is the feminist concern. Feminism in its current incarnation is nothing if
it is not about improving the lot of women in a male dominated society.>>

I, very humbly, think you miss the point. O, in general, has in the 21st
century galus become "synagogue-centric", and subliminally , but not
officially, been ascribing greater value (in terms of avodat hashem)
to the public act. The subliminal message (despite our philosophic
apologetics) is that the male dominated rituals are the important ones. We
do not normally praise the spirituality and kedusha of the women with
the cleanest home. Should we? Of course. Do we? Get real.

David I. Cohen

Go to top.

Date: Mon, 30 Aug 2004 18:22:19 -0400
From: Micha Berger <micha@aishdas.org>
Re: Public expression by women

On Mon, Aug 30, 2004 at 10:47:48AM -0400, bdcohen@optonline.net wrote:
: I, very humbly, think you miss the point. O, in general, has in the 21st
: century galus become "synagogue-centric"....

In his book "The Rhythms of Jewish Living: A Sephardic Exploration of the
Basic Teachings of Judaism" R' Marc Angel argues that this is something
Ashkenazim assimilated from Xianity. And that Sepharadim are much more
in tune with the natural cycles (annual, daily, etc...) and better live
the notion that Yahadus is all of life rather than beis medrash and beis
kenesses centered. That undo Ashkenazi Synagogue centrality is a side
effect of living amongst people who think in terms of cathedrals.

Thus the difference between the farmer of this week's parashah and the
19th century yeshivah bachur.

The majority of the work is about those cycles, not the polemic. And
A vs S polemics aside, it's an observation worth considering. While I
wouldn't buy it in its totality, I see an element of truth.


Micha Berger             A person must be very patient
micha@aishdas.org        even with himself.
http://www.aishdas.org         - attributed to R' Nachman of Breslov
Fax: (270) 514-1507      

Go to top.

Date: Sun, 29 Aug 2004 22:55:14 -0400
From: "" <hlampel@thejnet.com>
Age of the Universe

Harry Maryles <hmaryles@yahoo.com> posted on Tue, 24 Aug 2004:
> Professor Gerald Schroeder illustrates in his book 'Genesis and the
> ig Bang a model of the creation of the universe to describe how the
> wo positions, of six 24 -- hours and 15 billion years, are unified.
> he six days of creation does not contradict the age of the universe as
> eing 15 billion years old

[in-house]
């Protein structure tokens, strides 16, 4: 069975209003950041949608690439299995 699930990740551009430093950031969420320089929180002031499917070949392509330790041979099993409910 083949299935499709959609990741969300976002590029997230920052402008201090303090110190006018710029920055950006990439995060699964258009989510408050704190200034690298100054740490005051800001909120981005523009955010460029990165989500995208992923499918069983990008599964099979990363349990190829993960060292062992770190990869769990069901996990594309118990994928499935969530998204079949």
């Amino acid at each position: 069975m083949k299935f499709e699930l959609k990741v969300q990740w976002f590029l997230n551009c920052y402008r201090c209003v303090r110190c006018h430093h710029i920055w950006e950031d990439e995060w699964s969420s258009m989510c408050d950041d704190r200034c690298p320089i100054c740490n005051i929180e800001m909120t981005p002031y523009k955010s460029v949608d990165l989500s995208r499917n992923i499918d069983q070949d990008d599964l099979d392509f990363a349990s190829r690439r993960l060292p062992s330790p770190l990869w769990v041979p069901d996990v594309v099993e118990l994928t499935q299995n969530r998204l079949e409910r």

This is similar to proposing that (as far as earthlings are concerned)
Hashem sped up the rate of natural processes so that what would
"naturally" take billions of years to happen, occurred in 24 hours. I
won't go into my objections to this idea now; but I will express my
curiosity as to why RHM finds this acceptable, and does not object,
"I believe that God would not deliberately fool us by giving us vast
evidence that indicates an old universe while in reality he created it
6000 years ago to 'look' that way," as he does in the very same post
when he continues,

> To relegate all factual evidence as having been "planted" by God in 
> our universe to make the world look old so that one can read Genesis 
> in it's literal form is to betray one's own intellect.

Would my version be more palatable if I had the title of "Professor"?

In the same post RHM cites, approvingly, Professor Cyril Domb of Bar Ilan
University (In the publication: B'or Hatorah, #11 -- 1999, page 174.),
quoting Rabbi Shimshon Raphael Hirsch, of blessed memory, as saying:
    "The bible does not describe things in terms of objective truths known
    only to G-d, but in terms of human understanding... The Bible uses
    human language when it speaks of the "rising and setting of the sun"
    and not of the rotation of the earth, just as Copernicus, Kepler,
    and other such scientists, in their words and writings, spoke of the
    rising and setting of the sun without thereby contradicting truths
    they had derived from there own scientific conclusions. Loshon
    benei adam, "human language", which is also the language of the
    Bible, describes the processes and phenomena of nature in terms
    of the impression they make on the human senses, without thereby
    meaning to prejudice, in any manner, the findings of scientific
    research." (S.R. Hirsch. Collected Writing, volume 7 (New York:
    Feldheim, 1992), page 57.)

Let's think this through. To us earthlings, the sun appears to rise
and set, therefore the Torah speaks of it as rising and setting. To us
earthlings, the world appears to be billions of years old. Therefore
the Torah speaks of it as being less than 6,000 years old?

Or, from another angle: What "impression made on human senses" of
"processes and phenomena of nature" made the world seem only 2,000
years old to our ancestors at Sinai, so that the Torah, in "using human
language" "spoke in terms of human understanding" spoke of the world
being formed in only 6 days, whereas it actually took billions of years?

To continue, RHM:
> Rabbi Samson Rapahel Hirsch clearly refuse[d] to deny reality in that
> way. Quoting Rishonim that support your views do not sway me away since
> the factual evidence discovered since their day (which they did not have
> to deal with) tends to refute them.

    "[F]rom the forces and elements that we observe operating on earth today,